Exposing the tremendous work of a nanny-photographer undiscovered in her lifetime, John Maloof and Charlie Siskel’s Finding Vivian Maier uncovers a very private life lived in public places.
Portrait Of A Lady by Mark Wilshin
CAUTION: Here be spoilers
Purchasing a box of black and white negatives at a Chicago auction house, John Maloof has embarked on a mission to bring Vivian Maier’s photographs into the limelight of recognition by both the public and the art establishment. Vivian Maier spent her life in service, working as a maid, nanny, governess and carer, but with a passion for life and the texture of the city, she would scour the newspaper for inspiration for her sorties into the big smoke with her young charges in tow, through the slums, abattoirs and streets with her Rolleiflex round her neck and at the ready. A street photographer with an incredible eye for capturing a portrait, a moment, joy or tragedy, Vivian Maier was also a private loner, a quiet observer and a packrat who hoarded secrets just as much as she hoarded newspapers and undeveloped camera films. Who would perhaps have been horrified at the skirts being lifted on her life’s oeuvre. Or perhaps, posthumously, she would have taken secret pleasure in the recognition of her work and in the interest in her life less ordinary.
Trying to find the words to describe Vivian Maier, it’s not so much talking heads as thinking heads that open John Maloof and Charlie Siskel’s documentary Finding Vivian Maier. They are the faces of the lives Vivian Maier touched, the girls and boys she nannied, the mothers and fathers who employed her, the shopkeepers who kept hold of trinkets for her, the neighbours, the relatives in St-Julien-En-Champsaur, France. The words they find are variations on the same theme – mysterious, secretive, eccentric. And then we cut to John Maloof recounting his story to camera of how he found a box of black and white negatives by the then unknown amateur photographer Vivian Maier in an auction in Chicago. Maloof began the laborious (and presumably expensive) task of tracking down and purchasing the rest of the negatives from the sale, developing the unexposed film cartridges, archiving, scanning, uploading and sifting through the remnants of Vivian Maier’s life, tracking down her previous employers, as well as the village in France she visited with her French mother, and piecing together the nanny photographer’s bittersweet story.
Constructed out of talking heads and archive stills and footage (including the home movies and audio tapes found in Vivian Maier’s belongings) John Maloof and Charlie Siskel’s Finding Vivian Maier is almost shockingly conventional. At times, due to the fact Vivian Maier remained unshown and unknown during her lifetime, it’s a fascinating portrait of an Everywoman – an unknown woman whose story is only able to be told by the people she came into contact with. And yet, the portrait is blurred – the truth behind her childhood years, her trauma, her personality and secrets remain largely unrevealed. The vested interest however behind the making of the documentary is shockingly apparent, as John Maloof, the man who owns the collection of Vivian Maier’s works make a documentary to bring her art to a wider public and increase the recognition (and value) of her photographs, like a get-rich producer from cinema’s Golden Age, betting on turning that Hollywood dame into a star. Almost despite itself, there’s a fascinating dialectic between the dynamic, go-getting and ruthlessly curious Maloof and the reclusive Vivian Maier – solitary, secretive, bruised and fiercely protective of her belongings – her hoarded newspapers, her photographs and memories.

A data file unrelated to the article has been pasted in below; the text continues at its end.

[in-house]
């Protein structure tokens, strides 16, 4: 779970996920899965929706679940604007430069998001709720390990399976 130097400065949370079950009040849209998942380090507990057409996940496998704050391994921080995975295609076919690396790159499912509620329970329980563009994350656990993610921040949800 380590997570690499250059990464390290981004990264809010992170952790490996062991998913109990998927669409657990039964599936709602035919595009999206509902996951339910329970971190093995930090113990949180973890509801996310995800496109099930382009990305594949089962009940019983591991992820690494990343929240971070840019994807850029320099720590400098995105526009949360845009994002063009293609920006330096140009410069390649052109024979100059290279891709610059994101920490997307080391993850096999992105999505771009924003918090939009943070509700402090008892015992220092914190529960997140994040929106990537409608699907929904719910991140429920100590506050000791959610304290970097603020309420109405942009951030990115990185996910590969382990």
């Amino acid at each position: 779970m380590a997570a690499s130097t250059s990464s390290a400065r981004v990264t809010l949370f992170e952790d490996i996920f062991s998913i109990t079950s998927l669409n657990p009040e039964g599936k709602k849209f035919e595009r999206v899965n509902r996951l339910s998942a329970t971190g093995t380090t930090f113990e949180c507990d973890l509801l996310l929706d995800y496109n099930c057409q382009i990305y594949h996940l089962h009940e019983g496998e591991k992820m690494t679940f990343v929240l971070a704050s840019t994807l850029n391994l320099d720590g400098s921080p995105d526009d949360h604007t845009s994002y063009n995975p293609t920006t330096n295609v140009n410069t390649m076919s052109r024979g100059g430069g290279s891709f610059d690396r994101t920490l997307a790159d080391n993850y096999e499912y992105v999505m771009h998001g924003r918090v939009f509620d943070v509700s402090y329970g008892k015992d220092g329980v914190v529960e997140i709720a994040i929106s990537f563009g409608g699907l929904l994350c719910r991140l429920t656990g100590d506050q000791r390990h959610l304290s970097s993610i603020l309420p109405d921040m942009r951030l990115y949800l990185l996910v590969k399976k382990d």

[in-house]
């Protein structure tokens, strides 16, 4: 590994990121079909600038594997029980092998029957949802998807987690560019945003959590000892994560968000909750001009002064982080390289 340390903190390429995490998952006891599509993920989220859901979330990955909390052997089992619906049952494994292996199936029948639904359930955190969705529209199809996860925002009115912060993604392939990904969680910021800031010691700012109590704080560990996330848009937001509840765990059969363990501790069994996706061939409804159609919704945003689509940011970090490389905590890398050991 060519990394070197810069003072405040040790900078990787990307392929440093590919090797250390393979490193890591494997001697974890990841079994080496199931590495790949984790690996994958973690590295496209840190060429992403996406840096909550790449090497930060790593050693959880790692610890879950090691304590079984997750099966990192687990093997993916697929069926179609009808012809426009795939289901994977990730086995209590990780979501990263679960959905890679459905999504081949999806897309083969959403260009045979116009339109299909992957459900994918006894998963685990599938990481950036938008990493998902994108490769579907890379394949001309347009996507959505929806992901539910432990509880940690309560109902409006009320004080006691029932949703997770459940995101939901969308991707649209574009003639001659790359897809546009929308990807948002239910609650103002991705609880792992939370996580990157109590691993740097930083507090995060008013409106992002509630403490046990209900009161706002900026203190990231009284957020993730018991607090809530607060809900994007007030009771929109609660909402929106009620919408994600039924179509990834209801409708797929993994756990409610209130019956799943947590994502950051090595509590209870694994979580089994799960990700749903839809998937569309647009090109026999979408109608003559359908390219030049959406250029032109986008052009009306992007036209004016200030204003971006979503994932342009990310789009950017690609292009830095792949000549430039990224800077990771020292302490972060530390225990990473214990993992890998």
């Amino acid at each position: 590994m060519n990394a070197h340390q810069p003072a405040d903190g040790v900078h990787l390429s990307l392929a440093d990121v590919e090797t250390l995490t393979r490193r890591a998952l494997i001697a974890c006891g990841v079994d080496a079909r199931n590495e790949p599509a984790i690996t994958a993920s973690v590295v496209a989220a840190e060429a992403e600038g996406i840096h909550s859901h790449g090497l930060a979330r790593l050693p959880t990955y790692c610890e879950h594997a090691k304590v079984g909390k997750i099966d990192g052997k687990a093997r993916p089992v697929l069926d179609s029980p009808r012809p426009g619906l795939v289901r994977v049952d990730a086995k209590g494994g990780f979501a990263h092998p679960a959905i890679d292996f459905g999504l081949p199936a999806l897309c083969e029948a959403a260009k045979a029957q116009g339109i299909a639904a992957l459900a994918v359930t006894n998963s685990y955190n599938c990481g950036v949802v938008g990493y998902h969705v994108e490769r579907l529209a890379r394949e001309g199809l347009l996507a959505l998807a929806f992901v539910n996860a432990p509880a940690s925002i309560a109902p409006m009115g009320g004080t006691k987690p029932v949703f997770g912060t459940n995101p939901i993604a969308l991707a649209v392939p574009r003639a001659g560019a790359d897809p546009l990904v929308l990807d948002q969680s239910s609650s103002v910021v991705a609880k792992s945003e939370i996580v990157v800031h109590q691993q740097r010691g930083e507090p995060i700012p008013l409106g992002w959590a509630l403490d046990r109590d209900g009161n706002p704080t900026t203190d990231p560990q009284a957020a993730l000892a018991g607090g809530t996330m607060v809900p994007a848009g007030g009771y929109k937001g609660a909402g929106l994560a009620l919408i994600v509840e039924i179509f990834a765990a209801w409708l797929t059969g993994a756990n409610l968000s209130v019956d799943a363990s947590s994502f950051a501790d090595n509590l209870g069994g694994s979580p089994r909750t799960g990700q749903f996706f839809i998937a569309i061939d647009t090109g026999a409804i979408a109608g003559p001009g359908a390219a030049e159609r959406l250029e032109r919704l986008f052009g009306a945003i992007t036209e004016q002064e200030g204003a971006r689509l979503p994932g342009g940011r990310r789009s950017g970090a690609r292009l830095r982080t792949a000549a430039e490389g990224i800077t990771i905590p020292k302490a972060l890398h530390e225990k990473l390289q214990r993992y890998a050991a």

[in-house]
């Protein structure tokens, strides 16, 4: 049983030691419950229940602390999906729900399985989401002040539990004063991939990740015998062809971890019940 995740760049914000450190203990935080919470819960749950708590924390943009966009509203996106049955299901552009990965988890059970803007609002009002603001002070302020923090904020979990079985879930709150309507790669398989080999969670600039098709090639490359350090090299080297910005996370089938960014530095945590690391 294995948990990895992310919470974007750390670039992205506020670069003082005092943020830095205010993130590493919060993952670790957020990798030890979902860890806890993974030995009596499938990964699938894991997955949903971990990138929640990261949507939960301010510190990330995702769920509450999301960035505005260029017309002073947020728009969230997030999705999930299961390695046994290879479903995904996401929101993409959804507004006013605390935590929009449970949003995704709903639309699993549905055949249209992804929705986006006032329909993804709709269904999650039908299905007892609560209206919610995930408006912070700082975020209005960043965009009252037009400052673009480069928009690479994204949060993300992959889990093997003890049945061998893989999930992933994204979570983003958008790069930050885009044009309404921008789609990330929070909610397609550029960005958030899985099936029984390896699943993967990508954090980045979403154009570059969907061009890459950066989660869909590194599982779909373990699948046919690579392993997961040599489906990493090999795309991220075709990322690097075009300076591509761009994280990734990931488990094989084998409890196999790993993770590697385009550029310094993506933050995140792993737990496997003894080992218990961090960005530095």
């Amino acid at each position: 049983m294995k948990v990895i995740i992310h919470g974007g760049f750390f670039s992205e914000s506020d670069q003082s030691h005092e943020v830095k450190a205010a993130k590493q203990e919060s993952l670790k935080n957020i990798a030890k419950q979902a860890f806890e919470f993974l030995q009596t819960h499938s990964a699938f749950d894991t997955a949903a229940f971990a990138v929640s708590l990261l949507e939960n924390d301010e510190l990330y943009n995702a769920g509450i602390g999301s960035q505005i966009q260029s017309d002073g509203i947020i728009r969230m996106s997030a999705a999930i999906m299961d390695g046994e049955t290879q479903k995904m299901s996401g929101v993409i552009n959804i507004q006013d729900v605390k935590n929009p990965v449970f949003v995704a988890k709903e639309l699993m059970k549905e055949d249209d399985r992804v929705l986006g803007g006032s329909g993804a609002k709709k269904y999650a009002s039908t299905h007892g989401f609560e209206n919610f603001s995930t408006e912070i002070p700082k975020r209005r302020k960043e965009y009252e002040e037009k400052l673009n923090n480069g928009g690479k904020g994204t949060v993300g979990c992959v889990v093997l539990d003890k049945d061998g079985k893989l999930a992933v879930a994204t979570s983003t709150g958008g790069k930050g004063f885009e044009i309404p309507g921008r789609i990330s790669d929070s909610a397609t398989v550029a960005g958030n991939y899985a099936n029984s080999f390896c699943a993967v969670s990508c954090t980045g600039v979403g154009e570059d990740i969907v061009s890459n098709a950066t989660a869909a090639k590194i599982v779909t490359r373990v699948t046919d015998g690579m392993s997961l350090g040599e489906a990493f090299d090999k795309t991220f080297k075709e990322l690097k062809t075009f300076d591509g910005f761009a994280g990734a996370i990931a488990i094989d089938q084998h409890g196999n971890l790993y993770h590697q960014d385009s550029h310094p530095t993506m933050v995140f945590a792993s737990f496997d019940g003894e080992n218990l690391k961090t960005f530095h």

Controlling and manipulative at times, Finding Vivian Maier often feels posed – like the Latin American home help sitting with a copy of Michael Moore’s Stupid White Men on her knee, vengeful – as Maloof reads aloud from the ether from MOMA refusing financial assistance, or contrived (defending himself from a barrage of criticisms at rummaging around in a dead woman’s drawers by the importance of her work. And in truth, it would be a criminal shame for Vivian Maier’s tender, comic and tragic photographs to go to their grave with her, but Maloof’s guilt at stripping the nanny bare is palpable – “If I could give her money, I would” he proffers at one point. Like a photograph taken on the street, Maloof steals not just a moment but a lifetime – and the tension between this Y-generation art collector on the make, whose first thought is to upload the photographs online and share them with the digital community and this eccentric, anachronistic nanny, who wore big flappy coats and felt hats from a bygone era and padlocked her private quarters tightly shut, but kept a sustained interest in and solidarity with the poor, politics and people she met on the city’s streets.
Perhaps the real tragedy isn’t so much that her life’s work risked remaining undiscovered in her lifetime, so much that she lived out her final years friendless and alone, suffering from an untold trauma that kept her suspicious of men and reluctant to engage in relationships that might last more than the length of an employment. Like the developing self-portrait that ends Finding Vivian Maier, John Maloof and Charlie Siskel’s film relies a little too much on clichés of the documentary genre. But it’s a reclamation rather than a retrospective, and as we delve deep into the murky and grainy resolution of a life, we can glimpse a portrait of the purity of art for art’s sake emerge from the amniotic silver of the business of art.
Finding Vivian Maier is released on 18th July 2014 in the UK